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Date of Award

1979

Degree Type

Thesis

Degree Name

Master of Science (MS)

Department

Geography

Supervisor

Dr. S.B. McCann

Abstract

Geomorphologic, sedimentologic and stratigraphic investigations have served to provide an interpretation of the late Quaternary history and environments in the Hermitage Bay area, Newfoundland. The area has been affected by at least two major glacial events, the most recent being much less extensive than the earlier one. The earlier event completely inundated the field area, contributing to the molding of large bedrock hills into southwards oriented stoss and lee forms, and eroding broad U-shaped valleys. It is represented by tills at Pass Island Tickle, Seal Cove, and near Salmonier Cove Pond, and a lower till in a two till section at Trout Hole Falls Community Park. Foraminifera recovered from an "old" till in a coastal section at Seal Cove have been assigned a tentative age of - 70,000 years.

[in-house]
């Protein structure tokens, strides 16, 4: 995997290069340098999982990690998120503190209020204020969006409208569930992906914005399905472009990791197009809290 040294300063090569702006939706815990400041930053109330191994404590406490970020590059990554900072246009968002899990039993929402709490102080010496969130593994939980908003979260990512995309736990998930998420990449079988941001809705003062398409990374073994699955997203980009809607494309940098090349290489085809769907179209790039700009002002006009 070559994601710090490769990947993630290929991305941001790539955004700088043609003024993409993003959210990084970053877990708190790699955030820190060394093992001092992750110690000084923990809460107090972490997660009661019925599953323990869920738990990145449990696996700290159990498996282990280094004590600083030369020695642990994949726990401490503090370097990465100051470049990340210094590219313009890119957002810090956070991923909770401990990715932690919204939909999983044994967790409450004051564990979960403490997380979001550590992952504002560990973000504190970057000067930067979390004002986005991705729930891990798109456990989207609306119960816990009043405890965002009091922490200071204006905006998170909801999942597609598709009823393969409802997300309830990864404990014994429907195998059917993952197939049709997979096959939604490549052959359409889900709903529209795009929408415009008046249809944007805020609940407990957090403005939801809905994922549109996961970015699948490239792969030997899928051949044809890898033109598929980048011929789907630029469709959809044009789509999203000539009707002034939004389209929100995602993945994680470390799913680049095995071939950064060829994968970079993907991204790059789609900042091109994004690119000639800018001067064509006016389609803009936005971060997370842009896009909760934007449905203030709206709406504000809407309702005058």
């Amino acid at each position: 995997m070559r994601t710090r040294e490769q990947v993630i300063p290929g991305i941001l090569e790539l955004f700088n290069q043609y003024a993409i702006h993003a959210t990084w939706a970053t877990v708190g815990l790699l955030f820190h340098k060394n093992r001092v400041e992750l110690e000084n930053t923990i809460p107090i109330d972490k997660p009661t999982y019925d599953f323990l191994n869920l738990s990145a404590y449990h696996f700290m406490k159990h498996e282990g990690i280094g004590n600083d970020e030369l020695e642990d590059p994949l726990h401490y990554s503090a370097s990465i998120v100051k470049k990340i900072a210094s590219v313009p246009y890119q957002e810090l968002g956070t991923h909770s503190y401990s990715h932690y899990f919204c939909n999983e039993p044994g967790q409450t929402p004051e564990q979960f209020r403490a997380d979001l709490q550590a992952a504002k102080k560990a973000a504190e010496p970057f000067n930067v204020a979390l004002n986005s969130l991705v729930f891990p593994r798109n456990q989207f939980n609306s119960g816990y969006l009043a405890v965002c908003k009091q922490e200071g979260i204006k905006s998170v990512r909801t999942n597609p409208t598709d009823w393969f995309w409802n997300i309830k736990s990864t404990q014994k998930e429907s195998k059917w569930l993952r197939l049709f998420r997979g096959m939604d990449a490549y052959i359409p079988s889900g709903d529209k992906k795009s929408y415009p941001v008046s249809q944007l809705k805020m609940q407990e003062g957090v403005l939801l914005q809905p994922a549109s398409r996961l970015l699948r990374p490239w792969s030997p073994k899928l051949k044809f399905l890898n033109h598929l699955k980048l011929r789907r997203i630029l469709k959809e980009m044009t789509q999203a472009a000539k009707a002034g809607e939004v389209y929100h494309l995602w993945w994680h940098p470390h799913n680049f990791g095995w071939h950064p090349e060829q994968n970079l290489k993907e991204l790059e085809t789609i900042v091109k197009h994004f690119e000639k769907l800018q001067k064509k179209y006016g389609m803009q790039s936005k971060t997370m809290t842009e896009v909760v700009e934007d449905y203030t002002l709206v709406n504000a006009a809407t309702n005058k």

The most recent glacial event, considered Late Wisconsin in age, was not all encompassing. Differences in till cover, weathering zonations and ice marginal features indicate that a small ice cap centred north and east of the head of Hermitage Bay was separated by the Garrison Hills from a main island icecap to the north. The southern limit of the large island icecap can be traced eastwards to north of the Burin Peninsula where it had been recognized by Tucker (1979). This limit is proposed to represent the maximum extent of the Late Wisconsin glaciation rather than the recessional position of a more extensive advance as suggested by Jenness (1960). Isopleths of Late Wisconsin postglacial emergence show that maximum uplift (30-32 m) occurred in the Hermitage-Sandyville area.

During deglaciation a tongue of ice feeding down the Little River valley created a large ice-dammed lake in northern Bay d'Espoir which was subsequently infilled by glaciofluvial/lacustrine sediment. Deposits at Conne River suggest that the style of sedimentation was a series of low slope, prograding deltas advancing over glaciolacustrine bottom sediments.

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